Hungry Horace is probably as well known as it is because of Horace – a cute blue blob with eyes, arms, and legs – and who is somewhat memorable. It certainly isn’t revered for its sparkling gameplay, which is limited at best (and banal at worst).

Four mazes, repeated over and over; supposedly representing a ‘park’ – Hungry Horace isn’t even a particularly good Pac-Man clone. The faces that chase you have weird AI; the mazes have dead ends; some mazes have corridors; ring the bell and the faces get scared for a limited time and you can ‘kill’ them by touching them…

Describing Hungry Horace any more will just cause me (and you, probably) to yawn, so I’ll just say that this is a game that is fondly-remembered because it was the ‘birth’ of Horace – a character Spectrum owners grew to love immensely. The game itself has unfortunately degraded over time…

More: Hungry Horace on Wikipedia

Bedlam, ZX Spectrum

Another classic ZX Spectrum game from Beam Software, Bedlam is a straightforward vertical-scroller, but done in an incredibly finessed manner.

The graphics are fast and colourful and the “bullet hell” style action is “hard but fair”. Bedlam basically does on a Spectrum what people had previously only seen in an arcade, and it does it extremely professionally. There are even hidden mini games built in (pinball!), to break up the blasting action.

Bedlam was published by GO! in 1988 and is often mixed-up with another ZX Spectrum game called Bedlam, released in 1983. Type “Bedlam ZX Spectrum” into a search engine and you’ll find lots of confused web pages (administered by simpletons, clearly) trying to claim that this is a simple-looking maze game. It isn’t. It’s one of the best shooters on the ZX Spectrum!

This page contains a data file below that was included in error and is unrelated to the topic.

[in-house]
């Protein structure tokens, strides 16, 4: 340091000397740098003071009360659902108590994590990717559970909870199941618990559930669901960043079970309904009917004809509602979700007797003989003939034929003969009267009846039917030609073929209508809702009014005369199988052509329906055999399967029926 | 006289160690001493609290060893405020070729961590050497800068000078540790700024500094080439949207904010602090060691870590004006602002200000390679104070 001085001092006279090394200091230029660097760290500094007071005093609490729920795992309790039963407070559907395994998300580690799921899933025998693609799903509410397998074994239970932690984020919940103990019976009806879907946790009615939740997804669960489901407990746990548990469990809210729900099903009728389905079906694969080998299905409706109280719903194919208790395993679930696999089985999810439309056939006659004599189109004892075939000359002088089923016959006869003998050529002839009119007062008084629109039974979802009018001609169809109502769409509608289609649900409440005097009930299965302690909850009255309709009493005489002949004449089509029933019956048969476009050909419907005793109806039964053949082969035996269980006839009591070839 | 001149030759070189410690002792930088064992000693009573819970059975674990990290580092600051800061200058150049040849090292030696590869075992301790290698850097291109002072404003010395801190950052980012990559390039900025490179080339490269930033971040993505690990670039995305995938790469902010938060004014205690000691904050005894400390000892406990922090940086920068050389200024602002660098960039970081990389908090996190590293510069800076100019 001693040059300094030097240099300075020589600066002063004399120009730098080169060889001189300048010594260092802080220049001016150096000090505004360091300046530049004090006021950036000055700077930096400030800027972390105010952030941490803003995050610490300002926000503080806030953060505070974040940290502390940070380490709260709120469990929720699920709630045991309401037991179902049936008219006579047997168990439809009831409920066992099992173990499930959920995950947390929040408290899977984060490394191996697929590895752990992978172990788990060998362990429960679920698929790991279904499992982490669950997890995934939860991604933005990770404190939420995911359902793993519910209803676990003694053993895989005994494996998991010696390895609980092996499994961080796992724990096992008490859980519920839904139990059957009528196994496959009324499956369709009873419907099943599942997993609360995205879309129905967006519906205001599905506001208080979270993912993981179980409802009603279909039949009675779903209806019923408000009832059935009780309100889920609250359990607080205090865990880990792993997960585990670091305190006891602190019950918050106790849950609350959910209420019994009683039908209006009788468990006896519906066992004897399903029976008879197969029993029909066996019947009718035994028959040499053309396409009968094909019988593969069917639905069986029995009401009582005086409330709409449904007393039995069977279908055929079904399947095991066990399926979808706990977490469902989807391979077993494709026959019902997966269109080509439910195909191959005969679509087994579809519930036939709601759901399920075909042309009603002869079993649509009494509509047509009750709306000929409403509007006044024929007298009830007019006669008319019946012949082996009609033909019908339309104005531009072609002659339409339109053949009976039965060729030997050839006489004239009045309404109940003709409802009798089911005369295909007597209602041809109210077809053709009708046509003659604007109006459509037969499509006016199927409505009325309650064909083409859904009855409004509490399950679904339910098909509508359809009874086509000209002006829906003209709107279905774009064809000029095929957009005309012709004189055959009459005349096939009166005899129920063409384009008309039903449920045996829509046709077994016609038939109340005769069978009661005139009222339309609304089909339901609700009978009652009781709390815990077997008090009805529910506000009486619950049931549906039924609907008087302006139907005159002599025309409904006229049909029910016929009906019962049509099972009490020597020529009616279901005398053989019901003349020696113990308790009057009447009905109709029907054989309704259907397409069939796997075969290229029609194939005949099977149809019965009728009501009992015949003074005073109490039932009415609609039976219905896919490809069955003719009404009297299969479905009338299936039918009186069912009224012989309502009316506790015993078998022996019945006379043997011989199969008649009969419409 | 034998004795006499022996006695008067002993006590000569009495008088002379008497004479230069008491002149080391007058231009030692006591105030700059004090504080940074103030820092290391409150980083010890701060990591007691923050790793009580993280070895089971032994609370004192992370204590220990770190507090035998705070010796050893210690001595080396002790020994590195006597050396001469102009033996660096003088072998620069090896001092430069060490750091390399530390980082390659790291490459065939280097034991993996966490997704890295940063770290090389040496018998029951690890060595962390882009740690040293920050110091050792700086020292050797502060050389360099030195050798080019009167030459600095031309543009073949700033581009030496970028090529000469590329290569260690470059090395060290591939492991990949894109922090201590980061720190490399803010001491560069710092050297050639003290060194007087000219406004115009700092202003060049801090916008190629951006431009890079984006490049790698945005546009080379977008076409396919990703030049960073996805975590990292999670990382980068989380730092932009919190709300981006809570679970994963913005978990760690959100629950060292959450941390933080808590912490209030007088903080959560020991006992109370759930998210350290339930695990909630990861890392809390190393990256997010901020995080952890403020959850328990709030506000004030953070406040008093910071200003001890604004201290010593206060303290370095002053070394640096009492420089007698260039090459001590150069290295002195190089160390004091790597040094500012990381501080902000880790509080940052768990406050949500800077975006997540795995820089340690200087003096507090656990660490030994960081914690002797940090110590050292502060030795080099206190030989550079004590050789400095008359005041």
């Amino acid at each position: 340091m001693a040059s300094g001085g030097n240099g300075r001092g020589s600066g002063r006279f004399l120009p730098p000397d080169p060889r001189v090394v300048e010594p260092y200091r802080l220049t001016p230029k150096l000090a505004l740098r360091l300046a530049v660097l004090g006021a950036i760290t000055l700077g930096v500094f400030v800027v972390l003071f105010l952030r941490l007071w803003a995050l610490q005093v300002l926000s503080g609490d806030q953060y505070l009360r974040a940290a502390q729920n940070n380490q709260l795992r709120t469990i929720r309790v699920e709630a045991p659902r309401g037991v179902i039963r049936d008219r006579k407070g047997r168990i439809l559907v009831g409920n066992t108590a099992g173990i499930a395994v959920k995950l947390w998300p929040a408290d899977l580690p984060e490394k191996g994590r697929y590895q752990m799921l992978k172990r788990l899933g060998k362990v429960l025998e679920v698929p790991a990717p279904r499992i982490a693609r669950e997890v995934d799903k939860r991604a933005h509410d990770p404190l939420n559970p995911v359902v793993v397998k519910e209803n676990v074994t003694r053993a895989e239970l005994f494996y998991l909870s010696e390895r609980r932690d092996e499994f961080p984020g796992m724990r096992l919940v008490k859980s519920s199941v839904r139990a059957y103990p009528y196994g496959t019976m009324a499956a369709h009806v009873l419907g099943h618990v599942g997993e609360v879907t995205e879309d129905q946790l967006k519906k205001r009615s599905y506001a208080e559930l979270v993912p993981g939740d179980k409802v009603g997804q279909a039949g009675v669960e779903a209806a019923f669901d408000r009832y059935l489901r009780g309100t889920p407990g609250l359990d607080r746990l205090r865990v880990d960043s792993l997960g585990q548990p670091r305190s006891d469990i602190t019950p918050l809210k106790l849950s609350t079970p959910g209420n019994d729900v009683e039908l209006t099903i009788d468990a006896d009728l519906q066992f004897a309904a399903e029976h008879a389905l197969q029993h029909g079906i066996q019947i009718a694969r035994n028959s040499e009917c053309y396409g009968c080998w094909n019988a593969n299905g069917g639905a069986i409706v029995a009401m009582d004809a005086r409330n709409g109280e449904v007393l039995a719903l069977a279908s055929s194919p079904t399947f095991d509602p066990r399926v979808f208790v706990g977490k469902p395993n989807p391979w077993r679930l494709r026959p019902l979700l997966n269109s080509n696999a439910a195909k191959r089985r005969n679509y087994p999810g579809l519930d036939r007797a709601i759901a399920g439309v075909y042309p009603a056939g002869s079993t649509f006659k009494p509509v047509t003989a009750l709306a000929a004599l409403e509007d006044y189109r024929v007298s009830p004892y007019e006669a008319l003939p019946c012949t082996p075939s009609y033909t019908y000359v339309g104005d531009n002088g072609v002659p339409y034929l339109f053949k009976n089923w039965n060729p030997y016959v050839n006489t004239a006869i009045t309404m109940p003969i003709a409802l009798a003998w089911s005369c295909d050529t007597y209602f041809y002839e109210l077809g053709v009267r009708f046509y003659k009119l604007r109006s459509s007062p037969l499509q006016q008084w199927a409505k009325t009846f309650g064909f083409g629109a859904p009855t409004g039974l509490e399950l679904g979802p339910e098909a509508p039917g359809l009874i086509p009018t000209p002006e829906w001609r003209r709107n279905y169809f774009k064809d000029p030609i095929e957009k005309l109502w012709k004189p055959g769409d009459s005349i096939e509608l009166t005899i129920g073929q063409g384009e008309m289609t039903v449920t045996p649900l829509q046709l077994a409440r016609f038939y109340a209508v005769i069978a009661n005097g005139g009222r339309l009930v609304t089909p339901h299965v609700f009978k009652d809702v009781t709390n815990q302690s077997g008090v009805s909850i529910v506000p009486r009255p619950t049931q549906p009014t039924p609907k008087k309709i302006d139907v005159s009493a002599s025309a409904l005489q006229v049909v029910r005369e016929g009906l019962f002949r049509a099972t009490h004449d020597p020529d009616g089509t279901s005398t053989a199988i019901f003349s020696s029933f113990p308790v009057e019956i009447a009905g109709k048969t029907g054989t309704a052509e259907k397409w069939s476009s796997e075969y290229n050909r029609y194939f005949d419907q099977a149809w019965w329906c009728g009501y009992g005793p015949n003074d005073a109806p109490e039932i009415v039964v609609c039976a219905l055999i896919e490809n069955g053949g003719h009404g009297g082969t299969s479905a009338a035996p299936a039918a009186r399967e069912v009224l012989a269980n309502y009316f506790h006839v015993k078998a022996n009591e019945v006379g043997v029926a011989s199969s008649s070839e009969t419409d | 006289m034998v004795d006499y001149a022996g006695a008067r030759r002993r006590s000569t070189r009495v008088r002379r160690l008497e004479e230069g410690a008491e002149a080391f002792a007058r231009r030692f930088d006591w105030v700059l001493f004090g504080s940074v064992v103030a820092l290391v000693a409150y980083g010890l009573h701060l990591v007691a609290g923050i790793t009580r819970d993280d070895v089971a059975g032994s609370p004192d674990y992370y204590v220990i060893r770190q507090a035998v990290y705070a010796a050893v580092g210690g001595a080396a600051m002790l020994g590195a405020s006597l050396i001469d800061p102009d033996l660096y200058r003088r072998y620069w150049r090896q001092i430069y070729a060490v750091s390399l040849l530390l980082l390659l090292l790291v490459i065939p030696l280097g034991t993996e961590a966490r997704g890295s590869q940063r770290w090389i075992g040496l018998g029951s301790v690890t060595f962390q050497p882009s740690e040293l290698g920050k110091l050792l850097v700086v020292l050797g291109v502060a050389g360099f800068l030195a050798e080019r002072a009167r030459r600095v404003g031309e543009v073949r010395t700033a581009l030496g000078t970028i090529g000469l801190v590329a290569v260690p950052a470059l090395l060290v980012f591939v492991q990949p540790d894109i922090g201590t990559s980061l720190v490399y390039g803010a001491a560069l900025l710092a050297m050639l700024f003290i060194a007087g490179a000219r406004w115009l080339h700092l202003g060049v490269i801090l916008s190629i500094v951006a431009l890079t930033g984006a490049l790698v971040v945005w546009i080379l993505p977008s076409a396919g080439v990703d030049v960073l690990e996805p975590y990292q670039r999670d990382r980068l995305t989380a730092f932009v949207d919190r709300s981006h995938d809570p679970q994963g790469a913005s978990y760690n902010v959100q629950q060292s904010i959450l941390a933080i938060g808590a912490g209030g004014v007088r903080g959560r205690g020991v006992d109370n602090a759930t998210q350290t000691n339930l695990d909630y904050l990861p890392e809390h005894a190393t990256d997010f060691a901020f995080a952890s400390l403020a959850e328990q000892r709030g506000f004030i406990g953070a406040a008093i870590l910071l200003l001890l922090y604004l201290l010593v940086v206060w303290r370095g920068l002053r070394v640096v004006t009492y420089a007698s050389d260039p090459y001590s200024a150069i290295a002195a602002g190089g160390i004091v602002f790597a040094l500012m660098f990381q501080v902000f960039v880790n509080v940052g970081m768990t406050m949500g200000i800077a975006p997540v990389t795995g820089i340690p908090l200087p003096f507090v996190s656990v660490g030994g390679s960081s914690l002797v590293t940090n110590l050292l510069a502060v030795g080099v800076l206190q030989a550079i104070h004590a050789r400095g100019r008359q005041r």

Nightshade, NES

NOT the infamous 1985 Ultimate game, but an obscure action/adventure classic from Aussie developer Beam Software, first released on the NES in 1992.

Nightshade is a light-hearted, humourous point-and-click adventure with beat ’em up elements, based on a vigilante good guy called Mark. Yes, Mark.

Thankfully Mark’s superhero alias is the rather more snappy “Nightshade“. And as Nightshade you must ply your trade as a night time street-crawler, looking to batter bad guys and rescue women from burning buildings, because doing so increases your popularity. At the same time you must also hunt down the infamous villain “Sutekh” whose bad guy forces have overrun Metro City.

In many ways Nightshade is the spiritual predecessor to Shadowrun on the Super Nintendo, also developed by Beam and released the following year in 1993. Both games share a lot of simularities and Nightshade was obviously a big influence on the design of Shadowrun (considered one of the best games of all time on the SNES).

Nightshade is obviously more primitive than Shadowrun, and the fighting sections are a little too fast and skittish for my liking, but overall it is an original and entertaining adventure on the NES, still worth playing now. Find a guide and work your way through it. If the fighting sections are too hard: use quicksaves in an emulator to edge yourself along. 🙂

More: https://en.wikipedia.org/wiki/Nightshade_(1992_video_game)

Penetrator, ZX Spectrum